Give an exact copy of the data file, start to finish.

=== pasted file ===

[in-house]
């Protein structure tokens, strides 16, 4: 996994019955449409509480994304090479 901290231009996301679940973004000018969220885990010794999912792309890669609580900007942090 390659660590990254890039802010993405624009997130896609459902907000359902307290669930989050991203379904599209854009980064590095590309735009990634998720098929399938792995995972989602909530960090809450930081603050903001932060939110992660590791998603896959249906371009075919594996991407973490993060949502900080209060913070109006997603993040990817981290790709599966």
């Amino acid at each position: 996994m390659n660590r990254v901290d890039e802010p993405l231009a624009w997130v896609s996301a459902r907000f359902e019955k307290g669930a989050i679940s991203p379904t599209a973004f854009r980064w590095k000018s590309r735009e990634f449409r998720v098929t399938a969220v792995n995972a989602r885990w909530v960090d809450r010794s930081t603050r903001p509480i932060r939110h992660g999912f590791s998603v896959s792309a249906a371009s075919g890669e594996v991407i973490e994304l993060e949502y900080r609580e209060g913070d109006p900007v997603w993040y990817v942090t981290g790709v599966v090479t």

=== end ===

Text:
[in-house]
């Protein structure tokens, strides 16, 4: 996994019955449409509480994304090479 901290231009996301679940973004000018969220885990010794999912792309890669609580900007942090 390659660590990254890039802010993405624009997130896609459902907000359902307290669930989050991203379904599209854009980064590095590309735009990634998720098929399938792995995972989602909530960090809450930081603050903001932060939110992660590791998603896959249906371009075919594996991407973490993060949502900080209060913070109006997603993040990817981290790709599966």
């Amino acid at each position: 996994m390659n660590r990254v901290d890039e802010p993405l231009a624009w997130v896609s996301a459902r907000f359902e019955k307290g669930a989050i679940s991203p379904t599209a973004f854009r980064w590095k000018s590309r735009e990634f449409r998720v098929t399938a969220v792995n995972a989602r885990w909530v960090d809450r010794s930081t603050r903001p509480i932060r939110h992660g999912f590791s998603v896959s792309a249906a371009s075919g890669e594996v991407i973490e994304l993060e949502y900080r609580e209060g913070d109006p900007v997603w993040y990817v942090t981290g790709v599966v090479t």